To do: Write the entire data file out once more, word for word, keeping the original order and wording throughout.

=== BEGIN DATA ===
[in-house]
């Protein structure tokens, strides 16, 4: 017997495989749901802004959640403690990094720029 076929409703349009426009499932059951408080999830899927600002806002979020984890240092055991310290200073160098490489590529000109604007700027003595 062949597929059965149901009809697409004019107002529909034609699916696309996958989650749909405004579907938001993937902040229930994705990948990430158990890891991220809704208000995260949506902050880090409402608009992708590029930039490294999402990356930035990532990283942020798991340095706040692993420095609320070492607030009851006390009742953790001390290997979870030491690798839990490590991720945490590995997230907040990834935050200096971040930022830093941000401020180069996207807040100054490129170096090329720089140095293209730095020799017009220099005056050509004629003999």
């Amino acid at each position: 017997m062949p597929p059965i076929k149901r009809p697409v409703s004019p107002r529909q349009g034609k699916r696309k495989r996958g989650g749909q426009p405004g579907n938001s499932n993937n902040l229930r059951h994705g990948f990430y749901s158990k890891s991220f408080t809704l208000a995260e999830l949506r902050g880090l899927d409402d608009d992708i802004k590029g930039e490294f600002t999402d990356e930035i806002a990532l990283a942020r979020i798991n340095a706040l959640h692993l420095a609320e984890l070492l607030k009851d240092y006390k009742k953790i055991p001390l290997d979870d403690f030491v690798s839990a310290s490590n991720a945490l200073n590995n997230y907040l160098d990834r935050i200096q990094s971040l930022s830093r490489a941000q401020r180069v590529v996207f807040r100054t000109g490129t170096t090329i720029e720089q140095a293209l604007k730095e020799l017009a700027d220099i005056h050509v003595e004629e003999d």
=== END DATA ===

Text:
[in-house]
């Protein structure tokens, strides 16, 4: 017997495989749901802004959640403690990094720029 076929409703349009426009499932059951408080999830899927600002806002979020984890240092055991310290200073160098490489590529000109604007700027003595 062949597929059965149901009809697409004019107002529909034609699916696309996958989650749909405004579907938001993937902040229930994705990948990430158990890891991220809704208000995260949506902050880090409402608009992708590029930039490294999402990356930035990532990283942020798991340095706040692993420095609320070492607030009851006390009742953790001390290997979870030491690798839990490590991720945490590995997230907040990834935050200096971040930022830093941000401020180069996207807040100054490129170096090329720089140095293209730095020799017009220099005056050509004629003999």
């Amino acid at each position: 017997m062949p597929p059965i076929k149901r009809p697409v409703s004019p107002r529909q349009g034609k699916r696309k495989r996958g989650g749909q426009p405004g579907n938001s499932n993937n902040l229930r059951h994705g990948f990430y749901s158990k890891s991220f408080t809704l208000a995260e999830l949506r902050g880090l899927d409402d608009d992708i802004k590029g930039e490294f600002t999402d990356e930035i806002a990532l990283a942020r979020i798991n340095a706040l959640h692993l420095a609320e984890l070492l607030k009851d240092y006390k009742k953790i055991p001390l290997d979870d403690f030491v690798s839990a310290s490590n991720a945490l200073n590995n997230y907040l160098d990834r935050i200096q990094s971040l930022s830093r490489a941000q401020r180069v590529v996207f807040r100054t000109g490129t170096t090329i720029e720089q140095a293209l604007k730095e020799l017009a700027d220099i005056h050509v003595e004629e003999d």